According to the Wall Street Journal, analysts are beginning to wonder whether new pipelines designed to move Pennsylvania ethane to Texas and Louisiana could "erase Shell's advantage and torpedo its plans entirely."
Why? Well, while the Marcellus shale is rich in natural gas, the land around it isn't full of plants to process it. Meanwhile, companies have over-invested in building processing plants in the Gulf Coast region.
Since Shell announced the Pennsylvania cracker, three pipeline projects also have been announced. The pipelines could carry up to 600,000 barrels per day of ethane and other liquids from the Marcellus region (where there are no processing plants) to the Gulf Coast (where they have processing capacity to spare).
"Even though Pennsylvania would seem to have a home-field advantage, sitting atop so much ethane, the state can't compete currently with the Gulf Coast's massive infrastructure, home to millions of barrels of ethane storage and pipelines feeding nearly a dozen petrochemical complexes and plastics plants," the Journal reported.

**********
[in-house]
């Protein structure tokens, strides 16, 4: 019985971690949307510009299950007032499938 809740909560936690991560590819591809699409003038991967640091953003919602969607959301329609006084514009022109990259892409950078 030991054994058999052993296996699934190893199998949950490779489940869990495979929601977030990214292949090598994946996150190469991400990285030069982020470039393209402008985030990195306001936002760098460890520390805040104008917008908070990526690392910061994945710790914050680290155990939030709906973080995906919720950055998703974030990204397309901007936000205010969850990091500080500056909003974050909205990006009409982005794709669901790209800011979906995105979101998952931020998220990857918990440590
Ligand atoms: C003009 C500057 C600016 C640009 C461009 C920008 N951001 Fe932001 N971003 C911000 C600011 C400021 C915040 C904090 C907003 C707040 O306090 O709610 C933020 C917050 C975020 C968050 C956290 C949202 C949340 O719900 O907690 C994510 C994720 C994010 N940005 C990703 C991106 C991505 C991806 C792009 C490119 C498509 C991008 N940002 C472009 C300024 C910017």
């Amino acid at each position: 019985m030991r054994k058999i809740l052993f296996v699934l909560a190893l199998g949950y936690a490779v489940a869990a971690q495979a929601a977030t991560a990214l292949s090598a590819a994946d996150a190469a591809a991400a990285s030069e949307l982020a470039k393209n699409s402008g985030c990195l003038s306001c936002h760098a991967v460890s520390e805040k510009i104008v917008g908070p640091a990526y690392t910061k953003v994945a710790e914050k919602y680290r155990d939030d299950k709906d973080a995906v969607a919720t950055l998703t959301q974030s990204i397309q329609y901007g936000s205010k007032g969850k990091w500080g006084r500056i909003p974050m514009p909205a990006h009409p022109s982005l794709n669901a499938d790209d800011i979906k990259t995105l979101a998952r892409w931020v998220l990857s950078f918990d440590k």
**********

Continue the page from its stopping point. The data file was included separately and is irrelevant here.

Given that, Rusty Braziel, an analyst with consulting firm RBN Energy Inc., said Shell's Pennsylvania plan "fundamentally doesn't make sense to me."
Peter Molinaro, vice president and senior adviser on government affairs for The Dow Chemical Co., spoke at an energy summit in Pennsylvania earlier this month.
According to the Pittsburgh Business Times, Molinaro also said building a new plant doesn't make sense given the existing unused infrastructure along the Gulf Coast.
"Like anything else in commodities there is only so much that can be built and the chemical industry has over built in the past," he said.
But don't lose hope. While he said the Marcellus region doesn't need a cracker, he did say the area is ideal for other downstream manufacturing, such as plastics. He said the region's proximity to population centers, the transit network and the number of universities for research are ideal for this development.